According to the 18th century Scottish economist and philosopher Adam Smith, “the subjects of every state ought to contribute towards the support of the government, as nearly as possible, in proportion to their respective abilities; that is, in proportion to the revenue which they respectively enjoy under the protection of the state.”
In other words, we can only have an effective state can when the élites are willing to pay taxes to authorities that are perceived to be legitimate and competent. If elites are not prepared to pay and free-riding has no consequences, then balanced development will be impossible to achieve.
As one international tax expert put it, "The root cause of weaknesses in tax systems in developing countries is ultimately not poor tax policy or capacity constraints in tax administrations, but the lack of political agreement among those with power and influence (the ‘élites’) to make taxation effective."
The bottom line is that there must be a political consensus on the need to pay taxes at the level that is required to fund an effective state. This requires acceptance of a long-term vision of national purpose, and being willing to pay to deliver that vision.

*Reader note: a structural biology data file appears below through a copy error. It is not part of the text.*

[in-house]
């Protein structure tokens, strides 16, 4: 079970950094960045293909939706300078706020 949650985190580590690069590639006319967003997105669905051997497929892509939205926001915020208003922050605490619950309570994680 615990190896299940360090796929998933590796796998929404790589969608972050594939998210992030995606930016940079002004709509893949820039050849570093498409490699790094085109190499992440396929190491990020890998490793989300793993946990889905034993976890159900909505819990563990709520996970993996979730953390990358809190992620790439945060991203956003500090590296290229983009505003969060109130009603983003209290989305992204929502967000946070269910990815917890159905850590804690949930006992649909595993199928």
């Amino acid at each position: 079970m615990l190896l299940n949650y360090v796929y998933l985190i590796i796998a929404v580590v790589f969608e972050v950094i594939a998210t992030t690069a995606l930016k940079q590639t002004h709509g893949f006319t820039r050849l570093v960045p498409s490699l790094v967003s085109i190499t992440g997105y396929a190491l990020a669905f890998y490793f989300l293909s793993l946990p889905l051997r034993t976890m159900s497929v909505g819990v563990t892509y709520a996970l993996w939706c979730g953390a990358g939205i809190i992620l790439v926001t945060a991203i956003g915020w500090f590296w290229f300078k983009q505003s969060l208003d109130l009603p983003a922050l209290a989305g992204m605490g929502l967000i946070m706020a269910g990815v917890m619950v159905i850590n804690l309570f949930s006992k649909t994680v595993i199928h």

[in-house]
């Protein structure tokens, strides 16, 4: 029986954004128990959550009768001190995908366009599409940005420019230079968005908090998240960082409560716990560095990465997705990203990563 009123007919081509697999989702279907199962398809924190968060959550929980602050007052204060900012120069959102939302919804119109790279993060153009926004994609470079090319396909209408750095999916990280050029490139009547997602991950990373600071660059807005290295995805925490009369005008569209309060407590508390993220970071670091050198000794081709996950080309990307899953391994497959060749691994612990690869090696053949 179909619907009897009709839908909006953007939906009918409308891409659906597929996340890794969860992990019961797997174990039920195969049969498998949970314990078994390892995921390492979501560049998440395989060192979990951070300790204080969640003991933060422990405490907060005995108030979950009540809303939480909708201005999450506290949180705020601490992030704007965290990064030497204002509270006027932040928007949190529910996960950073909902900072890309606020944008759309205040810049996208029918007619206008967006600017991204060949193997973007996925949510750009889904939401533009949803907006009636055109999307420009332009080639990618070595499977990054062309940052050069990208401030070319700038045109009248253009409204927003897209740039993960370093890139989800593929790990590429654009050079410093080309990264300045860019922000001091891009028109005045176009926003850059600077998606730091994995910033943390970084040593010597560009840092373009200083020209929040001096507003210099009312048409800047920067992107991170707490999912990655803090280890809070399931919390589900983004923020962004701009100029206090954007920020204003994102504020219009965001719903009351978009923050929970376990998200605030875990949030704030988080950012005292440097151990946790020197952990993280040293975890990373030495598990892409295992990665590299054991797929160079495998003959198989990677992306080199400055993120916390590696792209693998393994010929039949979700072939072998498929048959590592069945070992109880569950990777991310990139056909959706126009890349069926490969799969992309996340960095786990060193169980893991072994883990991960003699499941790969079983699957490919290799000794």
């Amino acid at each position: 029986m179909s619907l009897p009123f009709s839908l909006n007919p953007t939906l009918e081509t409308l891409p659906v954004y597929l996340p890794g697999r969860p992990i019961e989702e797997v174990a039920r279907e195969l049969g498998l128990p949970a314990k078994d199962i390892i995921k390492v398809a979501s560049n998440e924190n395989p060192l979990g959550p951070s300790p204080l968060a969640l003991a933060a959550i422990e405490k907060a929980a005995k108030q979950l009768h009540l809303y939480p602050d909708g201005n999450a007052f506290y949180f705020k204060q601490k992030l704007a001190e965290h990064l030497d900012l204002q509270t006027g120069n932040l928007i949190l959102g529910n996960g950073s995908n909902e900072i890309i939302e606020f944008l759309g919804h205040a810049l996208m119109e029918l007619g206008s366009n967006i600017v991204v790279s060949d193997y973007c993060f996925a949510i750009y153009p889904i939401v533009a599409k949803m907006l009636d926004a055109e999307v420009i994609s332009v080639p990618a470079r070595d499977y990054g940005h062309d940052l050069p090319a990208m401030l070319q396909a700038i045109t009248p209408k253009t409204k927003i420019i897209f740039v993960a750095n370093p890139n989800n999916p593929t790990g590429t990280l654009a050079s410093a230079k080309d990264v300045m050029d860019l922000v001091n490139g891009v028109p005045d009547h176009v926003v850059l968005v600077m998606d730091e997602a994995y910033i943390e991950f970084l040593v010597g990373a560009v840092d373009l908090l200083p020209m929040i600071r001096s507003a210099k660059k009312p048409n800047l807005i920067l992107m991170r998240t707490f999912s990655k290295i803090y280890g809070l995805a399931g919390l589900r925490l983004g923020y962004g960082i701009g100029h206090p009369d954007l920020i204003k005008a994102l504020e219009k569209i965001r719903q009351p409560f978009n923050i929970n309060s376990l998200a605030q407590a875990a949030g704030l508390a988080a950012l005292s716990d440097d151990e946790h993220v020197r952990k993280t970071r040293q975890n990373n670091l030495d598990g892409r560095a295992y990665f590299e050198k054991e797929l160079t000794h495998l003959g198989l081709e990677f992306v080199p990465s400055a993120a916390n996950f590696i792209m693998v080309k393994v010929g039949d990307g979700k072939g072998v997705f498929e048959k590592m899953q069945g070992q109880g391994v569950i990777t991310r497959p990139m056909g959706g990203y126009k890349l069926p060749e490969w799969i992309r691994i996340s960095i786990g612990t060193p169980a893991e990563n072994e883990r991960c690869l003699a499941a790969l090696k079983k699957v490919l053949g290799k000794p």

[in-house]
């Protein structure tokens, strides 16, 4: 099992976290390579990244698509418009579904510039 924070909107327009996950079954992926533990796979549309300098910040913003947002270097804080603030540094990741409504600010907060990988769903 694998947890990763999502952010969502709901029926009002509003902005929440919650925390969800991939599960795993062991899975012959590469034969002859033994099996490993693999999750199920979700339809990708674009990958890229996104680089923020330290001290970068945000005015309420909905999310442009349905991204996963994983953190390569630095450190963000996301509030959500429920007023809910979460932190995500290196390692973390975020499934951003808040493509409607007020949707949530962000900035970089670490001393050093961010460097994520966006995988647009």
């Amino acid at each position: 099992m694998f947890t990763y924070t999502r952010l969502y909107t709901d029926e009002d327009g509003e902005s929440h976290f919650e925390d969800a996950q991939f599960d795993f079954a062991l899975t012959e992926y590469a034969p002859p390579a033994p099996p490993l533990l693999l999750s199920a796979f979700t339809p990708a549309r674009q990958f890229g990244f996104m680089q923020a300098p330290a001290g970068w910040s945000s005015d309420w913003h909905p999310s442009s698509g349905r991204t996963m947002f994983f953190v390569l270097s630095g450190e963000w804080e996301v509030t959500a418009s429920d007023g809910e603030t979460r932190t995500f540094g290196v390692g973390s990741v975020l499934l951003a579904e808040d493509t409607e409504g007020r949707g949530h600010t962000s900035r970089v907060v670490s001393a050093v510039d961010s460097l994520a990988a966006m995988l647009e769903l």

Free riding by prominent members of the elite indicates that no such consensus exists in the Bahamas today. Immunity from taxation and other obligations - the lack of any consequences for non-payment - is clear evidence of poor governance.
Tax reforms will not work without broad political support. In a democracy it is ultimately self-defeating to let some folks continue in the belief that they, unlike regular citizens, do not have to play by the rules. Equity in tax collection and other obligations is a must.
Here’s the bargain in a nutshell—as citizens we will accept and comply with taxes in exchange for government providing effective services, the rule of law, and accountability.